14. With respect to the suggestions Mr. Acheson made regarding the Sudan, Mr. Morrison made the following comments:

(a)
It was possible that a UN commission might be utilized if it were to merely observe elections in the Sudan, but such a commission would not be agreeable if it were to give a running commentary on events in that country since this might weaken the U.K. position there.
(b)
Reiteration of U.K. readiness to consider a statement on the principles already offered might be a possibility.
(c)
The proposal of a Nile waterway authority was a good possibility.
(d)
The fixing of a date for attainment of self-government by the Sudan was also a good possibility.
(e)
The suggestion of a neutral Governor General of the Sudan was probably not feasible, since the staff of the U.K. would probably not work under a foreign Governor General. There was also the problem of who would be appointed: the Belgians did not have a good reputation in the Sudan and the Scandinavians did not have the experience needed. This suggestion appeared too much as though the U.K. was trying to “scuttle” away from the area.

He warned against making proposals which would be impossible to live up to, since this would create a situation which would be worse than ever. The situation must not come about in which the U.K. was forced into a position of accepting the terms of the Egyptians. If the Egyptians became too unreasonable the U.K. would have to take a forceful position. Mr. Morrison said he did not know whether the Egyptians would insist that the Sudan problem be solved before the military question.

[Page 1234]

15. Mr. Acheson said that he was not forgetting the possible necessity of getting tough with the Egyptians, but the U.S. did not believe that taking forceful action merely for its own sake would solve the problem. In fact, the Egyptians could make it quite difficult for the U.K. The question was whether forceful action would get the desired results. Mr. Morrison replied that the U.K. Chiefs of Staff reported that the Egyptians would not take more than administrative measures against the U.K. and that, although riots might be engendered and might get out of hand, the position would not be untenable or worse than the one existing in Persia.

16. Mr. Morrison said that a timetable has been drawn up with regard to an approach to Turkey and Egypt on an inter-allied command which he believed was acceptable.3 The sooner action was taken on this the better, since the Egyptian problem depended on the adherence of Turkey and the establishment of the command structure.

[Here follow paragraphs 17–38b dealing with Iran.]

Chancellor Konrad Adenauer

[Page [1235]]

Foreign Minister Robert Schuman, Secretary of State Acheson, and Foreign Secretary Morrison meet at the Department of State September 10, 1951.

[Page [1236]]

Henry A. Byroade

John J. McCloy

[Page 1237]

(c) Kashmir 4

39. Mr. Acheson said that events were moving very rapidly toward a collision in this area. The question is whether to put forward any plan at this time. It appeared that the Pakistani would be willing to do anything to which India would agree to solve the problem. It was first necessary that the U.S. and U.K. should act together. In the UN it would be possible to muster an impressive vote against India. Outside of the UN attempts should be made to have the Asians take the initiative in intervening, especially such countries as Burma, Indonesia and Ceylon. Another possibility would be to postpone the disposition of Kashmir for an extended period such as ten years and make provision for UN administration of the area. The attempt should be made to remove the dispute from the political sphere and to concentrate on its technical aspects. If progress were made on water development, the whole economic basis for the dispute would disappear.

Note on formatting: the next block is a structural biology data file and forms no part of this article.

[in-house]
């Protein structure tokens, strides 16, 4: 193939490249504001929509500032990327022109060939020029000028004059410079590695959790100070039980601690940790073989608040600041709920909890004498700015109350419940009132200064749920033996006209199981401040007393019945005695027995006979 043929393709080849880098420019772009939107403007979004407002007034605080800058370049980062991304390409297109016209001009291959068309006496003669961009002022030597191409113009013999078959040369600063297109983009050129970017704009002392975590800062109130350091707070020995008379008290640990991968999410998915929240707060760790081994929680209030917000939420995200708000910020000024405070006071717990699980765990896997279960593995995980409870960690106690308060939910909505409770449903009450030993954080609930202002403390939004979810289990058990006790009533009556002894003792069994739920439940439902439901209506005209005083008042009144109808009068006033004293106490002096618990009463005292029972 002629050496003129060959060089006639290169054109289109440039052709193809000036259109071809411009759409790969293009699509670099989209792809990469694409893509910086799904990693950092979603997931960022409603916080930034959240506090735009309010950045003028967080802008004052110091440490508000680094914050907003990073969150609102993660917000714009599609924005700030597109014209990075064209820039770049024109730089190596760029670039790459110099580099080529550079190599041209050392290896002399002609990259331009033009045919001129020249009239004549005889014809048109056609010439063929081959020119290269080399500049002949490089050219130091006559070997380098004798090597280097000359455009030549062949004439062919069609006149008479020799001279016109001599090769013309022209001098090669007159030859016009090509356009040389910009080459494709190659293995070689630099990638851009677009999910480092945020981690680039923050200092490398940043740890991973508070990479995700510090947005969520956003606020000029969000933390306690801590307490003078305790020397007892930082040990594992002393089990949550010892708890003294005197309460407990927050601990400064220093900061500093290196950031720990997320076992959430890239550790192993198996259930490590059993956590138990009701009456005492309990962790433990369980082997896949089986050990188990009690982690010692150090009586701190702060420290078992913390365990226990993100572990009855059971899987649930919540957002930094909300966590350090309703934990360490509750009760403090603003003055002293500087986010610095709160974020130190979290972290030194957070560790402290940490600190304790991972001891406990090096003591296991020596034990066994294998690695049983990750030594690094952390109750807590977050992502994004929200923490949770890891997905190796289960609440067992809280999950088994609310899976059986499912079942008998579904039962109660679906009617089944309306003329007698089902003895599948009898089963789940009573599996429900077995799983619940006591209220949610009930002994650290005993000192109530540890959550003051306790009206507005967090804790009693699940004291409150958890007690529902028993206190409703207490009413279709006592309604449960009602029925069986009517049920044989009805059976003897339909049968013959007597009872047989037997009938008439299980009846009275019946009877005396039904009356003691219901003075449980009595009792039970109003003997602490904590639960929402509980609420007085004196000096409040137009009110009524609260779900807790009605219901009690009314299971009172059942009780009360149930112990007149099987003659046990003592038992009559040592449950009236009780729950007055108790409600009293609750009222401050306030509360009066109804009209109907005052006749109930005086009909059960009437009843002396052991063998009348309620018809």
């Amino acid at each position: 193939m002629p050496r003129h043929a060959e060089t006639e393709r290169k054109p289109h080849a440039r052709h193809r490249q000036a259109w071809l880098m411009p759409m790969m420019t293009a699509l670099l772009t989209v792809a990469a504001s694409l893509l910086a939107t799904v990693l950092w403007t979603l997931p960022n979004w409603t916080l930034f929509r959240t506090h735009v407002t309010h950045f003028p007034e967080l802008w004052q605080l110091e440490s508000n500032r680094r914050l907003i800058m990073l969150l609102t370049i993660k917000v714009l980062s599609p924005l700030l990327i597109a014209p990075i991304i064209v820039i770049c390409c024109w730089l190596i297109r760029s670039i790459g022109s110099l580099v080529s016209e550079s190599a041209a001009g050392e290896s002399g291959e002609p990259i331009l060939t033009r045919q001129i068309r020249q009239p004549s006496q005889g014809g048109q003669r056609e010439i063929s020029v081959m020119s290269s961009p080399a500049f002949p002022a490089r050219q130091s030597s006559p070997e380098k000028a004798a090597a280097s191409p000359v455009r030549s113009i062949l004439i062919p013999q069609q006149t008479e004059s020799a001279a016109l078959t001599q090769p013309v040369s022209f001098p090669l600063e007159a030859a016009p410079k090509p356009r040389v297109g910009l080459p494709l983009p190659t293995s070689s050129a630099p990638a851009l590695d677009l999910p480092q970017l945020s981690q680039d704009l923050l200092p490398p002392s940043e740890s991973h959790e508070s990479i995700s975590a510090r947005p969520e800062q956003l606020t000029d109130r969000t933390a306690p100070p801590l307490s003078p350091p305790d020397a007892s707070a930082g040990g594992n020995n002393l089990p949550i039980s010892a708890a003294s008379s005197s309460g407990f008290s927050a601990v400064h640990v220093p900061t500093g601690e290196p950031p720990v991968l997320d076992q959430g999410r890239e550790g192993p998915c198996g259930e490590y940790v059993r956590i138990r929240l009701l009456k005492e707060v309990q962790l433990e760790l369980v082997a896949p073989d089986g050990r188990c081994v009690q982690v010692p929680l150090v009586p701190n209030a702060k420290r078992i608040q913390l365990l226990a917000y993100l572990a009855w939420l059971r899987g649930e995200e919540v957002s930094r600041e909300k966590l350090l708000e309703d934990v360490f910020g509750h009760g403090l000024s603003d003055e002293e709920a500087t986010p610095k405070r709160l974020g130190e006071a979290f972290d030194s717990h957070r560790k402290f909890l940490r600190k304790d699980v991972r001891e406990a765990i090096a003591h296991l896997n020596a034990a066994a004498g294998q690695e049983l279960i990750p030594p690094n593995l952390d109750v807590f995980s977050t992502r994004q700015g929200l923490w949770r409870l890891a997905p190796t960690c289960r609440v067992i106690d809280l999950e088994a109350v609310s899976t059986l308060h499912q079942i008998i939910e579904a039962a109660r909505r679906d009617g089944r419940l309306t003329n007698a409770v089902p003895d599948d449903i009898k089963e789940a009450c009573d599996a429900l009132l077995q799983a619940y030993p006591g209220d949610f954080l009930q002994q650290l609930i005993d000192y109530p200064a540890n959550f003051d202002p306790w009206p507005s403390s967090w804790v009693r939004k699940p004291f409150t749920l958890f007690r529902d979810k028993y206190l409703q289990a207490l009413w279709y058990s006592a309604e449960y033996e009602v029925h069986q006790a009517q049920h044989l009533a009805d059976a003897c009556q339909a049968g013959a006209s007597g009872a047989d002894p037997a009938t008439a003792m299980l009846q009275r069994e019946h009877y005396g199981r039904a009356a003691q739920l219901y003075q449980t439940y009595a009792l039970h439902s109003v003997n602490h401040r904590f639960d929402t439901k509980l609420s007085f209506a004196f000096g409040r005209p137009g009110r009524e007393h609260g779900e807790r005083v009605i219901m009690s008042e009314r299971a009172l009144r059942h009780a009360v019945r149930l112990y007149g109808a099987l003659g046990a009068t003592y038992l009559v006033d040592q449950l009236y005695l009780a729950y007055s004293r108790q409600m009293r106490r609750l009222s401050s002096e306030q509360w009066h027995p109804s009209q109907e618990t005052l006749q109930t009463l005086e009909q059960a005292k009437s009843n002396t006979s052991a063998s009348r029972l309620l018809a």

40. Mr. Morrison said that the more we could delay, the better the chances would be for a peaceful settlement. Perhaps this was wrong but at least there was no use to use force at this time. Both countries were in the British Commonwealth and the U.K. was trying to be impartial, but it made clear in the UN that the Indians were wrong. It was impossible for the U.K. or UN to intervene by force. Perhaps at the right time the British Commonwealth could collectively intervene. The Asian intervention which Mr. Acheson mentioned might be a strong influence. India was sensitive to any U.K. or U.S. interference with regard to Pakistan. Whether the UN would be a suasive force was not sure. Even though this was no time for bullying Nehru, a stalemate should be avoided. If the U.S. agreed to this general line details could be worked out by the respective UN delegations.

41. Mr. Acheson said that while Mr. Scott was here he would like to have the appropriate officials in the Department meet with him on this matter. Regarding taking this question up in the Security Council and especially in the General Assembly, it should be raised “more in sorrow than in anger”. Meanwhile, it would be most helpful to try to make progress on the Punjab development scheme which would help to remove the dispute from the political field.

[Page 1238]

42. Mr. Morrison made the general point with respect to Middle East affairs that both the U.S. and U.K. were open to criticism regarding failure to maintain mutual consultations. He asked that before the U.S. minds become too firm on a given problem that they consult with the U.K. With regard to the situation in Iran it was certainly capable of improvement with respect to consultation, and he was sending word to change the instructions to Iran to conform to the foregoing discussion.

Press Relations

43. It was agreed that the usual practice in bipartite talks would be observed, in that the press would merely be informed of the fact of the meeting and the persons present.

  1. For documentation on U.S. interest in the European Coal and Steel Community (Schuman Plan) and the Council of Europe, see volume iv .
  2. For further documentation on U.S. interest in Egypt’s relations with the United Kingdom, see volume v .
  3. For documentation on the problem of a Middle East Command within NATO see pp. 460 ff.
  4. For further documentation on U.S. interest in the Kashmir question, see vol.vi. Part 2, pp. 1699 ff.